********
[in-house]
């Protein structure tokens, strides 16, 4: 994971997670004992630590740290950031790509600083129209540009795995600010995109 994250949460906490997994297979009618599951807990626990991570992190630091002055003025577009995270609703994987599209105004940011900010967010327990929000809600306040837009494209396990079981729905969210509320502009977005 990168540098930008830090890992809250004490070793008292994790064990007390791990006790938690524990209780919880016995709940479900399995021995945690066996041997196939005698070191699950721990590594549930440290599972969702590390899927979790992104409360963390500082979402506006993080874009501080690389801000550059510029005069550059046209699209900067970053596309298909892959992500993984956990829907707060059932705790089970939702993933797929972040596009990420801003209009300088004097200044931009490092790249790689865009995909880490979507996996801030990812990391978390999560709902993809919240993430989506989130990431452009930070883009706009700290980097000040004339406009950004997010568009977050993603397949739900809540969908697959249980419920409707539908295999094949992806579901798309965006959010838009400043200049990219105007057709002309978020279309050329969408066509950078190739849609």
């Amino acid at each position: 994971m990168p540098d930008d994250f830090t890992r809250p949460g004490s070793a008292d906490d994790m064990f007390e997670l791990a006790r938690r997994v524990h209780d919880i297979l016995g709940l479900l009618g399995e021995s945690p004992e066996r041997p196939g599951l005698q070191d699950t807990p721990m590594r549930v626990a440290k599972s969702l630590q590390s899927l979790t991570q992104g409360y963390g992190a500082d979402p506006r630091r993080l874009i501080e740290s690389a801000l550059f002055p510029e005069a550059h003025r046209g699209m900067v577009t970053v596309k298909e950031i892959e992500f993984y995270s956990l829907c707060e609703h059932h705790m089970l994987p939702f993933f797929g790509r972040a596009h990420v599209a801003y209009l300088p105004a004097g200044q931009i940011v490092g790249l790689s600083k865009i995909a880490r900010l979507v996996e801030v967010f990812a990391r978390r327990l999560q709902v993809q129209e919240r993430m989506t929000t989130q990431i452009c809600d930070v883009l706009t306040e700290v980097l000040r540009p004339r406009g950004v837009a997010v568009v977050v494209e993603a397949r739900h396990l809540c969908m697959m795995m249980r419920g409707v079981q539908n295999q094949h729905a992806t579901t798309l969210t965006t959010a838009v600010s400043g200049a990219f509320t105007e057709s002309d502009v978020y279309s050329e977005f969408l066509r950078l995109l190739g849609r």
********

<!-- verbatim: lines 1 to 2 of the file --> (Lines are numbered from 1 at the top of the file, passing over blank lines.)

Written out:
[in-house]
């Protein structure tokens, strides 16, 4: 994971997670004992630590740290950031790509600083129209540009795995600010995109 994250949460906490997994297979009618599951807990626990991570992190630091002055003025577009995270609703994987599209105004940011900010967010327990929000809600306040837009494209396990079981729905969210509320502009977005 990168540098930008830090890992809250004490070793008292994790064990007390791990006790938690524990209780919880016995709940479900399995021995945690066996041997196939005698070191699950721990590594549930440290599972969702590390899927979790992104409360963390500082979402506006993080874009501080690389801000550059510029005069550059046209699209900067970053596309298909892959992500993984956990829907707060059932705790089970939702993933797929972040596009990420801003209009300088004097200044931009490092790249790689865009995909880490979507996996801030990812990391978390999560709902993809919240993430989506989130990431452009930070883009706009700290980097000040004339406009950004997010568009977050993603397949739900809540969908697959249980419920409707539908295999094949992806579901798309965006959010838009400043200049990219105007057709002309978020279309050329969408066509950078190739849609």